Ken Erwin

I hate you. I'm just playing

Ira Glass

--that doesn't contribute to society really--

Ken Erwin

No, what you don't realize is I have been contributing to pointless causes my entire career. So when I worked at Salesforce, it was to help make sure that on Black Friday, you get spam emails from like, Best Buy and every other company. And that's like--

Ira Glass

So are you saying this idea of before you were a productive, contributing member of society is ridiculous[]?

Ken Erwin

I'm saying I was never a productive member.

My wife once opened a fortune cookie, and the message read, "One day you will realize how futile your life has been."  That insight seemed unearned coming from a cookie.  But Ken seems to have gained a real perspective on his own life.  Upside, he got to say "I hate you" to Ira Glass.  Who does that?  What's next on your bucket list, Ken?  Saying "I hate you" to Dolly Parton?

Ken now views the world of NFTs as a casino in which everybody knows that there are no rules and so it's a level play field.  Ken estimates that 99% of NFTs are worthless junk.  Even NFT enthusiasts basically concur, with estimates of the junk NFT percentage ranging from 90-99+%.  Interest in NFTs can explode and then dissipate.  Few retain any value, but so long as everybody knows the rules, what's the harm?  So says Ken, who didn't know the rules when he started. 

There's a new Ken born every minute, and so NFT trading will continue.  

May 12, 2022 in Current Affairs, In the News, Web/Tech | Permalink | Comments (0)

Wednesday, May 11, 2022

Teaching Assistants: Victor Goldberg on the Bid Cases

This is the eleventh in a series of posts on Victor Goldberg's work.  Today's post is about Chapter 15 of his book, Rethinking Contract Law and Contract Design (RCL), and this will be the last post about that book.  The book includes a conclusion, but I will hold off on commenting on Professor Goldberg's conclusions until I am ready to draw some of my own, following blog posts on his Rethinking the Law of Contract Damages.  Stay tuned.  Links to related posts follow this one.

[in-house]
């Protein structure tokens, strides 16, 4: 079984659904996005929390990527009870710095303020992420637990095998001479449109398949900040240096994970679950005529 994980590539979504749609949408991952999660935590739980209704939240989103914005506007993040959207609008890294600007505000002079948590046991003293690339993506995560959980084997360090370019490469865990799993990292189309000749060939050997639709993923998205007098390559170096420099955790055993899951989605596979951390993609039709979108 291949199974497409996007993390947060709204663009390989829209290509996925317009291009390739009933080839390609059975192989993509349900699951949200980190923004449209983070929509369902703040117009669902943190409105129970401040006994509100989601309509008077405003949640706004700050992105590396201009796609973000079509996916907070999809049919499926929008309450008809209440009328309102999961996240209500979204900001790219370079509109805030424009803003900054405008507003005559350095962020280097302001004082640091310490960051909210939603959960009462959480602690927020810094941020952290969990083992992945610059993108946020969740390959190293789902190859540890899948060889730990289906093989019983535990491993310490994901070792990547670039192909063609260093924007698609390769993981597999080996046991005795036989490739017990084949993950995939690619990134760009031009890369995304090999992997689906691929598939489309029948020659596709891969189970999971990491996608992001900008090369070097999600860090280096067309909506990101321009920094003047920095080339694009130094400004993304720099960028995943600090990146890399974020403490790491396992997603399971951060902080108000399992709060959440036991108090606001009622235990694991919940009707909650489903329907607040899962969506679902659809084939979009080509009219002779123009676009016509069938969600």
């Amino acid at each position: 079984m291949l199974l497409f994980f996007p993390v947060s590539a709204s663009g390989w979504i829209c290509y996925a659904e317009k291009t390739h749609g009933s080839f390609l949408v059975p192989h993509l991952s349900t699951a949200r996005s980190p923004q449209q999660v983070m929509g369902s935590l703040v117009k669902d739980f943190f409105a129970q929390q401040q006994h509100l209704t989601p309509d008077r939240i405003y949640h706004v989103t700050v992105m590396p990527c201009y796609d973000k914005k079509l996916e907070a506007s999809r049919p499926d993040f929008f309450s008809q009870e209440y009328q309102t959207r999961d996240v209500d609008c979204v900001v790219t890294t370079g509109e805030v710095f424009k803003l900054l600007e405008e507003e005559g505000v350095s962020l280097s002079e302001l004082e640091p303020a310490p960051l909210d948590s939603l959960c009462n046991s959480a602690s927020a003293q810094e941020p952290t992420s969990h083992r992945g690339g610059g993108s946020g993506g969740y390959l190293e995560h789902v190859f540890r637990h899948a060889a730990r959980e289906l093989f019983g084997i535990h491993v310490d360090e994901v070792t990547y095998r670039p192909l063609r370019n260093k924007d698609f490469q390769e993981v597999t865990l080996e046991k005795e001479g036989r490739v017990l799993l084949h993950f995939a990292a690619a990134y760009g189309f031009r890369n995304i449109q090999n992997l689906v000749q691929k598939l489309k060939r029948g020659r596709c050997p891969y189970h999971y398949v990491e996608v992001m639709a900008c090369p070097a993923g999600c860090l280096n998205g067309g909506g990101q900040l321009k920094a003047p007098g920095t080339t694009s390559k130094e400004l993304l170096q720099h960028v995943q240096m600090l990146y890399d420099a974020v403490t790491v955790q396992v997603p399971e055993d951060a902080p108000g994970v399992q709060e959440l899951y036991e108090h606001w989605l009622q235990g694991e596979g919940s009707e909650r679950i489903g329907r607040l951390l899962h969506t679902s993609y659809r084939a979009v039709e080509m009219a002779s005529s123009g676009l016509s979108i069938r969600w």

RCLThe bid cases are made for teaching.  First we have the opinion of Learned Hand (below, left) in James Baird v. Gimbel Brothers from 1933.  A generation later, Justice Roger Traynor (below, right) authored the opinion in Drennan v. Star Paving.  The facts are close-enough to identical.  A sub-contractor (sub) makes an error in placing its bid.  The general contractor (GC) uses the bid and wins the contract.  The sub then attempts to pull out.  Judge Hand allowed the withdrawal of the bid.  If the GC wants an option, it can make that a condition of putting in a bid.  Justice Traynor went the other way, noting the GC's reliance on the sub's bid.  The Restatement (s. 87(2)) follows Drennan.  

Professor Goldberg makes a number of points, showcasing his knowledge of the bid context and highlighting once again the ability of the parties to allocate risks in a manner that makes sense without the assistance of courts.  First, cases like James Baird and Drennan arise only the context of public contracts, which have sealed bidding procedures. Second, there is rarely a need for courts to decide a public bid case, because the rules are laid out in statutes or ordinances.  Moreover, Drennan just creates a default rule around which the parties can and do contract.  We don't need the common law to fill in gaps (RCL, 232-34).  Third, in the private context, the Drennan rule does not apply, and it need not apply.  Parties engage in the very practices that legislators worry about (bid shopping, bid chopping, bid peddling and chiseling), but things work out all right (RCL 234-38).  Disputes between GCs and subs on projects for private owners are rarely litigated, but it seems like the GCs haggle with both owners and subs throughout the process (RCL, 245-47).